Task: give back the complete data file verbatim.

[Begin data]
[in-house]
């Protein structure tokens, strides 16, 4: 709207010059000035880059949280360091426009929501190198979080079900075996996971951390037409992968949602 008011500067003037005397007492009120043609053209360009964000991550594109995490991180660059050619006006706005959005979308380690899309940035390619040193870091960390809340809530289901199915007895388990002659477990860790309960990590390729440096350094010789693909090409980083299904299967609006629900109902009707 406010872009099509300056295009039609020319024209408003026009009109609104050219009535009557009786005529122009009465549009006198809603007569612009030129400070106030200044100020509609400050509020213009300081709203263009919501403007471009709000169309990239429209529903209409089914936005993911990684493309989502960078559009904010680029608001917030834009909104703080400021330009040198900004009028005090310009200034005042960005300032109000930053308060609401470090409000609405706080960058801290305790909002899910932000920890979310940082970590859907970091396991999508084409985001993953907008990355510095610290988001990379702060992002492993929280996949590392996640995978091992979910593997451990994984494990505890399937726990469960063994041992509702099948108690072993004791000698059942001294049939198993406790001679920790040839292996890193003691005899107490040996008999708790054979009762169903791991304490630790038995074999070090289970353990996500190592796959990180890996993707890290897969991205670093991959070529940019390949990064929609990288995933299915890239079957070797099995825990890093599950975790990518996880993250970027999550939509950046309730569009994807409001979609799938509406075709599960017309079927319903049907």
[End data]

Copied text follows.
[in-house]
């Protein structure tokens, strides 16, 4: 709207010059000035880059949280360091426009929501190198979080079900075996996971951390037409992968949602 008011500067003037005397007492009120043609053209360009964000991550594109995490991180660059050619006006706005959005979308380690899309940035390619040193870091960390809340809530289901199915007895388990002659477990860790309960990590390729440096350094010789693909090409980083299904299967609006629900109902009707 406010872009099509300056295009039609020319024209408003026009009109609104050219009535009557009786005529122009009465549009006198809603007569612009030129400070106030200044100020509609400050509020213009300081709203263009919501403007471009709000169309990239429209529903209409089914936005993911990684493309989502960078559009904010680029608001917030834009909104703080400021330009040198900004009028005090310009200034005042960005300032109000930053308060609401470090409000609405706080960058801290305790909002899910932000920890979310940082970590859907970091396991999508084409985001993953907008990355510095610290988001990379702060992002492993929280996949590392996640995978091992979910593997451990994984494990505890399937726990469960063994041992509702099948108690072993004791000698059942001294049939198993406790001679920790040839292996890193003691005899107490040996008999708790054979009762169903791991304490630790038995074999070090289970353990996500190592796959990180890996993707890290897969991205670093991959070529940019390949990064929609990288995933299915890239079957070797099995825990890093599950975790990518996880993250970027999550939509950046309730569009994807409001979609799938509406075709599960017309079927319903049907």